carrot ginger soup

I wouldn’t normally share a recipe here for something as ordinary as carrot soup. But the Saturday evening on which it simmered away on my stove was so rare and enjoyable that I feel moved to share it.

Simply put, I was alone. Not out and about or doing errands or training, but alone. In my own home. With two solid social weeks behind me, I found myself craving solitude, soup, and what I call kitchen OCD. As the husband headed out to make homemade sausage for Sunday night’s sausage feast with friends, I allowed the evening to enfold with possibility. I know it sounds ridiculous, but when your partner works from home, moments alone are few and far between.

The first order of business? Start making a dent in the two five-pound bags of carrots we somehow ended up with. I found a recipe from Simply Recipes (can’t go wrong with Elise!), and one from Vitamix that I’d made once before (and found a little too heavy on the bitter orange zest). I didn’t want cardamom or coconut or any fancy ingredients—just a simple and smooth carrot soup.

carrots sweating

With a Radio Lab podcast playing in the background, I got to chopping and sweating my onions, carrots, and fresh ginger. I’ve been making my way through my new cooking technique book, where I had coincidently just read about this important technique: “Sweating means to gently heat the onion (or any vegetable) in a small amount of oil or butter without browning it. As the onion loses water, its flavors begin to concentrate, and the heat transforms the sugars into increasingly complex and delicious compounds.” I used to think browning was always better; thanks to my 2014 resolutions, my technique repertoire has already expanded.

labeled jars wine pen

After simmering the vegetables in some leftover duck broth and blending to a velvety texture in my trusty Vitamix, I moved on to the cupboards. If there’s anyone else in the world who gets as much satisfaction from emptying dry goods from an ugly package into a mason jar where the remnants just happen to fit perfectly, I want to meet them. It’s one of my simplest pleasures. I also found a second use for my new wine glass pen.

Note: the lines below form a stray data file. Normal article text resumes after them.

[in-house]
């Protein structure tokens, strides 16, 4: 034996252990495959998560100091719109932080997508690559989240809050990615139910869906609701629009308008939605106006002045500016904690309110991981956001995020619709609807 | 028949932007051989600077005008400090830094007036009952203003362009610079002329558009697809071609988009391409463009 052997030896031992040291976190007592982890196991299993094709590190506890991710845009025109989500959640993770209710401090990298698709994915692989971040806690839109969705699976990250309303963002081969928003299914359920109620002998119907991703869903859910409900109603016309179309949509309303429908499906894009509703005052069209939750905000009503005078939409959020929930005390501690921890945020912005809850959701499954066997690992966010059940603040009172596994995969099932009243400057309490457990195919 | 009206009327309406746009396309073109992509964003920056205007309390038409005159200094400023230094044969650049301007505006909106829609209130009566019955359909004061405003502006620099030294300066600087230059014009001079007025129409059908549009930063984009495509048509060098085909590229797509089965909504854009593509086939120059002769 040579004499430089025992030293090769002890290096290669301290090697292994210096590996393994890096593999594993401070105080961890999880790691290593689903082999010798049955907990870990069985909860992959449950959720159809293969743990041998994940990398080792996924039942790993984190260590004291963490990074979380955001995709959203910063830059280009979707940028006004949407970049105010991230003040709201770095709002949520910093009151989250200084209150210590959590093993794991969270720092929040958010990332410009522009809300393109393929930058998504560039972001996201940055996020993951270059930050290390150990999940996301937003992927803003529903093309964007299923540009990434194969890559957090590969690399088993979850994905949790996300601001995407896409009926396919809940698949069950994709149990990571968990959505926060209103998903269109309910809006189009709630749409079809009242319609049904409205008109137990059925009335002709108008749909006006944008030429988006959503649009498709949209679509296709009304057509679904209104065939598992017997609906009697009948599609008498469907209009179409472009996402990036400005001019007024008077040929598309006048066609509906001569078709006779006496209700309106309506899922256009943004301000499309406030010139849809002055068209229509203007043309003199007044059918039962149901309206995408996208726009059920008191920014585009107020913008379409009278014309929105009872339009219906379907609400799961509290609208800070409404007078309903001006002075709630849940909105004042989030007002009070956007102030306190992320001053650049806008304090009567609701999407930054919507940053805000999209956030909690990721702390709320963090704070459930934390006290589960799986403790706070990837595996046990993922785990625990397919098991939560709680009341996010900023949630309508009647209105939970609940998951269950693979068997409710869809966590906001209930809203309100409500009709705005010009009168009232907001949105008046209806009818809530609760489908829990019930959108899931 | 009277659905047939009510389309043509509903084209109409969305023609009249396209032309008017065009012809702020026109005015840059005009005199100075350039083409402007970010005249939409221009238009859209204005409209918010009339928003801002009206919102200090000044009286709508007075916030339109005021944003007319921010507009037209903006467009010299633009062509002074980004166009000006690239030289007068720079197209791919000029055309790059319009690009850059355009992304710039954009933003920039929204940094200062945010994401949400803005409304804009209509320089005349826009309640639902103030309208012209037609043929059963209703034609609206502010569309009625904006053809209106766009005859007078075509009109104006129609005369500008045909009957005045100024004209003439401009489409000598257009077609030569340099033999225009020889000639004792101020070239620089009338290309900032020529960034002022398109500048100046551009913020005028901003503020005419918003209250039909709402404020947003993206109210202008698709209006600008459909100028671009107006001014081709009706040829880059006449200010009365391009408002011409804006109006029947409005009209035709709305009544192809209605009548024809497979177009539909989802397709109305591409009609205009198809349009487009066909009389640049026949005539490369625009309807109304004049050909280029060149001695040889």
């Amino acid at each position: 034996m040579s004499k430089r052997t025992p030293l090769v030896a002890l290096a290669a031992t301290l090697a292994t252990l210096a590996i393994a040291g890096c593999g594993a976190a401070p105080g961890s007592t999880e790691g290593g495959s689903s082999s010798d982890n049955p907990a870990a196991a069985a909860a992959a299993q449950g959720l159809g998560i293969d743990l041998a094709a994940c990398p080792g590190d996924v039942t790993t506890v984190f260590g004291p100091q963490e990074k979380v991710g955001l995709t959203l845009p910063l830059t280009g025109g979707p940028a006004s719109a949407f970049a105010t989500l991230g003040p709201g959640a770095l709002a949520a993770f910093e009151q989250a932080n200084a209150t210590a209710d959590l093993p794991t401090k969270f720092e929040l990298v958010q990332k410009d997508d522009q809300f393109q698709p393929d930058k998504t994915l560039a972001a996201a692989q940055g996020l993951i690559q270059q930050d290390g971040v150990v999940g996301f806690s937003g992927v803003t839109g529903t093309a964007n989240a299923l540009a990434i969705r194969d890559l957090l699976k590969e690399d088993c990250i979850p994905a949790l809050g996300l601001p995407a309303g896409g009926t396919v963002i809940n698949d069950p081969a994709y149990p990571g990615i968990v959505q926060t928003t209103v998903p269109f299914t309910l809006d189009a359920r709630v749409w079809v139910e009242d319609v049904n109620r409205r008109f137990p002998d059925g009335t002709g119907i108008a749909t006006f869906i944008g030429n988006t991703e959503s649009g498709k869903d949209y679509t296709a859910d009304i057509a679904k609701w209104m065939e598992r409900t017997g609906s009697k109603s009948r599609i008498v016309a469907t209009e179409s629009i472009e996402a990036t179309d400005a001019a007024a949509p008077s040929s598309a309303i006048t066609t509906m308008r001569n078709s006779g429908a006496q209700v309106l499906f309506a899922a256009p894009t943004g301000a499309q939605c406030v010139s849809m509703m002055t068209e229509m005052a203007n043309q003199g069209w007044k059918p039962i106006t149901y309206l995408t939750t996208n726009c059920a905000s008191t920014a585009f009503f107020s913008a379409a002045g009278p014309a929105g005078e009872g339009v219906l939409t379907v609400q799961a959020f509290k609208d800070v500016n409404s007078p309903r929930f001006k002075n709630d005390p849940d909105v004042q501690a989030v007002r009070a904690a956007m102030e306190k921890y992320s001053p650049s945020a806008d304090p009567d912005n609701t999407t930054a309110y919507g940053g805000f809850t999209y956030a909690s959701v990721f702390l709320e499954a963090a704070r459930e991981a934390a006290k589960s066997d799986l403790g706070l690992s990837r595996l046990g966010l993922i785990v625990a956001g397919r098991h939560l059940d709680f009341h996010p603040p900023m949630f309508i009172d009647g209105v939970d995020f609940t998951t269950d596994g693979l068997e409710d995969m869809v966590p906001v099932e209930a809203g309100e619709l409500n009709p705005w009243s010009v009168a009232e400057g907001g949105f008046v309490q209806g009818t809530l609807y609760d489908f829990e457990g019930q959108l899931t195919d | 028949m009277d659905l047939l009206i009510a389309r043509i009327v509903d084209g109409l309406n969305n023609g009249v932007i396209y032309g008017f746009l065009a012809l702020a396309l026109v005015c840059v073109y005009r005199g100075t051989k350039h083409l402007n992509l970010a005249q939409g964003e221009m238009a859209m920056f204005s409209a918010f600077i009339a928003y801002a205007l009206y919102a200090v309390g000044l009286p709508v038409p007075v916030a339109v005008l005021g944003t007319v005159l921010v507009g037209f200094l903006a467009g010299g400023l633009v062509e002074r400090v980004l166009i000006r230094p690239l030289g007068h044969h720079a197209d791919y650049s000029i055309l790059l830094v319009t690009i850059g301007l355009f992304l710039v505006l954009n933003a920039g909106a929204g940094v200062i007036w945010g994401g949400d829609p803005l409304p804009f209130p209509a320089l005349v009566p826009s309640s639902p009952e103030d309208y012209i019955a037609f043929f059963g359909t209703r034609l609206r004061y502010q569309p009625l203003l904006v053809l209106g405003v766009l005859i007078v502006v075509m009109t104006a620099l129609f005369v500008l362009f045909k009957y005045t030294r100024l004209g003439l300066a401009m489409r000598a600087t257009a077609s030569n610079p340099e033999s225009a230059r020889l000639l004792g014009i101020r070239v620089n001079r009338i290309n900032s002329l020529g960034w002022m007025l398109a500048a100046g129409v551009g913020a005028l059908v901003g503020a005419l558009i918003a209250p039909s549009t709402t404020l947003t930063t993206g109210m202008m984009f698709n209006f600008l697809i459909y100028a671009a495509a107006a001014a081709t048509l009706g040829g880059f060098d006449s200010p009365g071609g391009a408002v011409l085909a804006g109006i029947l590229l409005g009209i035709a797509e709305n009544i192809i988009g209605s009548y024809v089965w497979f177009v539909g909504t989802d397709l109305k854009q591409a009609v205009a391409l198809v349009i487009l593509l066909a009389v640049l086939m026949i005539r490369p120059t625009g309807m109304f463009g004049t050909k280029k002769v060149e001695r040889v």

I sat down to a bowl of soup and a guilty pleasure movie that shall remain nameless. And as I ate it again today, a horrible, but appropriate analogy sprung to mind: carrot soup is like my Ironman training right now: Healthy, consistent, and without too much excitement, but providing a strong base on which to build a goal. Or an evening spent alone.

vitamix carrot soup

Carrot Ginger Soup

Prep time: 15 minutes. Cook time: 25 minutes
Serves 4-5


3 Tbsp unsalted butter
1 1/2 pounds carrots (6-7 large carrots), peeled and sliced thin (I buy organic and never peel, just wash)
2 cups chopped white or yellow onion (I didn’t measure, just used one medium)
2 teaspoons minced ginger
2 cups chicken or vegetable stock
2 cups water (if you have a really good, light homemade stock I’d use 4 cups here instead of 2 and 2 water)
3 large strips of zest from a Navel orange
chopped chives, parsley, dill or fennel for garnish (if you do that sort of thing)


  1. Melt the butter in a soup pot over medium heat and cook the onions and carrot, stirring occasionally, until the onions soften, about 5 to 8 minutes. Do not let the onions or carrots brown. (She knows her sweating, too!) Sprinkle a teaspoon of salt over the carrots and onions as they cook.
  2. Add the stock, water, ginger, and the strips of orange zest. Bring to a simmer, cover, and cook until the carrots soften, about 20 minutes.
  3. Remove the strips of orange zest and discard. (The Vitamix recipe has you puree a piece of zest right into the soup, which I found too bitter. I did, however, blend half of the orange flesh itself right into the soup.)
  4. Working in batches, pour the soup into a blender and purée until completely smooth. Only fill the blender bowl a third full with the hot liquid and keep one hand pressing down on the cap of the blender to keep it from popping off. Add more salt to taste.(You will need more salt if you are using homemade unsalted stock or unsalted butter.) Garnish with chopped chives, parsley, or fennel fronds.

Adapted from Vitamix and Simply Recipes.

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